Hyundai announced its all-electric 2023 Ioniq 6 SE RWD Long Range trim achieved an EPA-estimated range of 361 miles on a full charge.
The EPA figures work out to 140 combined MPGe for the model. That rating equals the efficiency of two Lucid Air models that are at the top of Fueleconomy.gov’s 2023 Top Ten Vehicles list.
The dual-motor Ioniq 6 SE AWD Long Range was rated at 316 miles in the same test. The SEL and Limited trims both ranged 305 miles with RWD and 270 miles in their AWD configurations.
“Continually improving the efficiency of our vehicles is always a top priority for our development teams,” said Olabisi Boyle, vice president, product planning and mobility strategy, Hyundai Motor North America.
“Instead of just adding a larger battery to increase the range, we chose to optimize Ioniq 6’s aerodynamic performance and its Electric-Global Modular Platform for efficiency to produce these long driving ranges.”
One reason for the increase in efficiency is the Ioniq 6’s ultra-low drag coefficient of 0.22. The overall aerodynamic design of the vehicle is assisted by a low nose, active air flaps, wheel gap reducers, an elliptical wing-inspired spoiler with winglet, slight boattail structure, separation traps on both sides of the rear bumper, full underbody cover, deflectors and reduced wheel-arch gaps. All of these features work together to allow the Ioniq to slip through the air more easily than most vehicles.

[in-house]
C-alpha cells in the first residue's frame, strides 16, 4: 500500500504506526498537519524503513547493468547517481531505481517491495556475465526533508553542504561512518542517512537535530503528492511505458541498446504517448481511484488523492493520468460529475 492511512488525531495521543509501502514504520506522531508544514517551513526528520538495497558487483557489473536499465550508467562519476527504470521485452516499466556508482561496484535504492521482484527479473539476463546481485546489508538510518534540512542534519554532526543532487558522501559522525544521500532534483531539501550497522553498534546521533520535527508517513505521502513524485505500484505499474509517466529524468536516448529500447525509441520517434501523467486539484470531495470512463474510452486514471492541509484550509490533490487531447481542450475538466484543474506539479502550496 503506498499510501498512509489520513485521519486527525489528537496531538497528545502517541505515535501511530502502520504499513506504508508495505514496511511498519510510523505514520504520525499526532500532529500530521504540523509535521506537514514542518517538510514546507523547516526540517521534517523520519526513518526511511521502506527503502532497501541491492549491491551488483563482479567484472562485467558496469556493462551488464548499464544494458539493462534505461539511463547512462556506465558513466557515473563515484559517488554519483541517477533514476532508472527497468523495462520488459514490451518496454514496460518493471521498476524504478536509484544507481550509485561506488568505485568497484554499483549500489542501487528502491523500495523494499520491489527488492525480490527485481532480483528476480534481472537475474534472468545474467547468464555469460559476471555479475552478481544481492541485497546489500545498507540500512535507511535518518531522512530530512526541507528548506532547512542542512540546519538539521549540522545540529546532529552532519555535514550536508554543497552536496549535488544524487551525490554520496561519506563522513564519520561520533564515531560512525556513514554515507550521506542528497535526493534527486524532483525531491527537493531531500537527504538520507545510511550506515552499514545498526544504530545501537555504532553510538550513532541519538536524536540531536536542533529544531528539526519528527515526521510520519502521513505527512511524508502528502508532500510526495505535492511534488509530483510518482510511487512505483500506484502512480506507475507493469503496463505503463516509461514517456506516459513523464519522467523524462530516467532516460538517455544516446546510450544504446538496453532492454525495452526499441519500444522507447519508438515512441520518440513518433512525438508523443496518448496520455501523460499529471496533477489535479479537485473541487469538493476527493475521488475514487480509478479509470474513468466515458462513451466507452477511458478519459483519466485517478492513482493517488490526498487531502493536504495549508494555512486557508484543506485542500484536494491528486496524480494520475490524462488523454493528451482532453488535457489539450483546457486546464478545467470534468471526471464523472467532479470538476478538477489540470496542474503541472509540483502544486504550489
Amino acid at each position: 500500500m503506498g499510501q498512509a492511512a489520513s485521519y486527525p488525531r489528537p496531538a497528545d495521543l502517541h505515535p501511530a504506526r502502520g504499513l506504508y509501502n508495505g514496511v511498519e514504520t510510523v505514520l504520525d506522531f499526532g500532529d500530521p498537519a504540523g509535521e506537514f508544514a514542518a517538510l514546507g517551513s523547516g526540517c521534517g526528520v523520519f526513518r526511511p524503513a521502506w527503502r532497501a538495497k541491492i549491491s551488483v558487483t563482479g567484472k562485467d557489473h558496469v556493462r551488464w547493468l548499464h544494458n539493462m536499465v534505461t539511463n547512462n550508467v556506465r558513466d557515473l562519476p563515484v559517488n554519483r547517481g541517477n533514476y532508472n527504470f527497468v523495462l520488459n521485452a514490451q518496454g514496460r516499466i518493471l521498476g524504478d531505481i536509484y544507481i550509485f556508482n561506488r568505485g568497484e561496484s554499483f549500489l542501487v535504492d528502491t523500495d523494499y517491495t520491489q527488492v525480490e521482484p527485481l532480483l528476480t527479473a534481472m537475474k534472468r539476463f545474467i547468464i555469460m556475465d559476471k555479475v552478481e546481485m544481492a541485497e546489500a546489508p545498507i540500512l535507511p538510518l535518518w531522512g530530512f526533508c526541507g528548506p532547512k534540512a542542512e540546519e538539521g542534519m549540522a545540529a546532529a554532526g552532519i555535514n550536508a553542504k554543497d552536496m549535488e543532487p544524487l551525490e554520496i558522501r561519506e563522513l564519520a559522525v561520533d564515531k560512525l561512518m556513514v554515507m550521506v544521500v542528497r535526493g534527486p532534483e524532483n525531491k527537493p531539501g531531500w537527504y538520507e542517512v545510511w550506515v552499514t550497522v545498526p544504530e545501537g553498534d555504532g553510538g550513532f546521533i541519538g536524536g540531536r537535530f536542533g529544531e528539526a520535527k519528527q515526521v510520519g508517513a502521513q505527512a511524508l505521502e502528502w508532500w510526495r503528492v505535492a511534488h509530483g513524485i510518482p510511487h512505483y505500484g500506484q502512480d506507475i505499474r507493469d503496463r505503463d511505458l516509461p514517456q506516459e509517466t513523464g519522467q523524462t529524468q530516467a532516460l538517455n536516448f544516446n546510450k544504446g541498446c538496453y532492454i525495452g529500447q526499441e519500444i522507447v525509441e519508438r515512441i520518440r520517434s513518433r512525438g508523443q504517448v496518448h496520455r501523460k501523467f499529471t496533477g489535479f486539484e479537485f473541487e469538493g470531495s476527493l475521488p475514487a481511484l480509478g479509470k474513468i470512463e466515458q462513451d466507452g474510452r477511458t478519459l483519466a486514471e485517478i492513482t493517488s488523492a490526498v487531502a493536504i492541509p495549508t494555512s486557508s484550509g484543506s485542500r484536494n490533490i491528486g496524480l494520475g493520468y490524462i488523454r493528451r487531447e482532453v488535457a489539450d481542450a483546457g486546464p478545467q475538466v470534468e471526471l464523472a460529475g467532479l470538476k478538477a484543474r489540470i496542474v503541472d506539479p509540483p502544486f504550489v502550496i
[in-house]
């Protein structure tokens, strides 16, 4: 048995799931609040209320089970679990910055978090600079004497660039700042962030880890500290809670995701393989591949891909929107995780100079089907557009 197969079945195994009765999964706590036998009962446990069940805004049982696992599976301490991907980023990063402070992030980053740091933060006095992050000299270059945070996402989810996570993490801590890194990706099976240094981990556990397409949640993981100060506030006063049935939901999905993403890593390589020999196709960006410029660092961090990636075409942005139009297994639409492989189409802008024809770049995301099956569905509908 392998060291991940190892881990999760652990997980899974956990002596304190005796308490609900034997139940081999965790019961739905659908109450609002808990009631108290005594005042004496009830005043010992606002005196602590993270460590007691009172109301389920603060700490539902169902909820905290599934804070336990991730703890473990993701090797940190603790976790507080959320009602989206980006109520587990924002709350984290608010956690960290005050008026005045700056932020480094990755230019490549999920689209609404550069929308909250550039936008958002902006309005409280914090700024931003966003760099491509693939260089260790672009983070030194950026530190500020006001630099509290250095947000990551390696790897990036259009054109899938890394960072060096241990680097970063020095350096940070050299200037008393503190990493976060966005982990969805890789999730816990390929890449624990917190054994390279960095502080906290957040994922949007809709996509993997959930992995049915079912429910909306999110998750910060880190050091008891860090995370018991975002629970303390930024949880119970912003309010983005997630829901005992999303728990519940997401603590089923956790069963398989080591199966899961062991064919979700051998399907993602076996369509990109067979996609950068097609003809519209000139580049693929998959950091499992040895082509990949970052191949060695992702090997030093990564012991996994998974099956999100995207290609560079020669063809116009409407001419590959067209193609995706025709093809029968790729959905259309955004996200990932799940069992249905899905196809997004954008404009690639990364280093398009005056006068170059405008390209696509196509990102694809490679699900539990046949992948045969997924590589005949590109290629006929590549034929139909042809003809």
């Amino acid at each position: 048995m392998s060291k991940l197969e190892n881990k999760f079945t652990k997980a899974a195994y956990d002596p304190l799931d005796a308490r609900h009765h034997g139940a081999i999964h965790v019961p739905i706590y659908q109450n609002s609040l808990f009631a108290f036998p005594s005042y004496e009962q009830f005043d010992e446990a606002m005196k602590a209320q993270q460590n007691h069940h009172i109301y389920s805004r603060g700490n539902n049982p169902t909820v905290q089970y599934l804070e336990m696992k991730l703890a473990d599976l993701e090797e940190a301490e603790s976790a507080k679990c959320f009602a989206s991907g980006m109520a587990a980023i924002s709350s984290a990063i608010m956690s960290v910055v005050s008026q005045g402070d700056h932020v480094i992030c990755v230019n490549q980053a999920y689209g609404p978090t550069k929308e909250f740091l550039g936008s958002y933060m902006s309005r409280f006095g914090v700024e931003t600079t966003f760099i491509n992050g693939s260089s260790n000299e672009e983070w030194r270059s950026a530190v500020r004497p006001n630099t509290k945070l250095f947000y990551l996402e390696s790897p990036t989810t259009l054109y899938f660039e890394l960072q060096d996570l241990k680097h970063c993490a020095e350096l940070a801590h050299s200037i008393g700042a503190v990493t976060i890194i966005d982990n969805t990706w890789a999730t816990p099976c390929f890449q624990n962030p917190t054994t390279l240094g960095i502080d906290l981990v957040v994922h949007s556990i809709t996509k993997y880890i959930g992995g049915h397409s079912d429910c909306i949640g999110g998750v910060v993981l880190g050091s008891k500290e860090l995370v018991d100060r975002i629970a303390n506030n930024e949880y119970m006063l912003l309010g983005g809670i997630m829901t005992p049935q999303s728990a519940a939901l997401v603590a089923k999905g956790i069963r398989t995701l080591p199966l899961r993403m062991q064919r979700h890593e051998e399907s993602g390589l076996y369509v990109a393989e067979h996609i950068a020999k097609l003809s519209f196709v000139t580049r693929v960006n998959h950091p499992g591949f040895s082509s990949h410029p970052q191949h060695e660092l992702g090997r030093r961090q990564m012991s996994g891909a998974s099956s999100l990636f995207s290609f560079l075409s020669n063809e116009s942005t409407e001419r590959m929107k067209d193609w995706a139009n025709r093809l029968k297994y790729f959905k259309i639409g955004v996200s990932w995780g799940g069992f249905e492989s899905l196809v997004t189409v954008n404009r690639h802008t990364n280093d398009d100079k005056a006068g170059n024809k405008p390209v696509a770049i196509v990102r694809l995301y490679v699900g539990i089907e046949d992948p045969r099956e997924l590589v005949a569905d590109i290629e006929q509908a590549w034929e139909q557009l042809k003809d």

The real news with the Ioniq 6 range rating is that these figures were achieved with a standard-range battery of 53 kWh capacity, and a long-range battery of 77.4 kWh. That yields a miles-per-kWh figure of 4.66 for the long-range and 5.75 for the standard range batteries. The standard range offers a better miles-per-kWh figure because of the lighter weight of batteries in the vehicle.
Efficiency is not the enemy of performance, either. The Ioniq 6 in rear-drive configuration offers 149 horsepower, while the long-range motors offer 225 horsepower in rear-drive single motor configuration and 320 horsepower with the dual-motor setup. The dual-motor long range configuration is capable of 0-60 acceleration in under 5 seconds, so buyers are not giving up much power for the increase in efficiency.
The comparison in MPGe with the Lucid Air is about overall efficiency. With batteries sized at 112 to 118 kWh of capacity, the Lucid products offer as much as 4.62 miles-per-kWh. The Tesla Model 3 provides as much as 4.17 miles-per-kWh, for comparison.
Less aerodynamic or weight-efficient vehicles tend to offer about 3.3 to 3.6 miles-per-kWh, and these are still the most efficient EVs on the market today, after the Ioniq 6 and Lucid Air. Vehicles in this range include the Chevrolet Bolt and Bolt EUV, Hyundai Kona and Ioniq 5, Tesla Models S and Y, and the Kia EV6 and Niro EV.
As EVs make up a greater percentage of new cars sold, these measurements of efficiency will become more commonly understood and valued. The laws of physics haven’t changed, so weight and aerodynamics will continue to play a major role in any vehicle’s energy efficiency.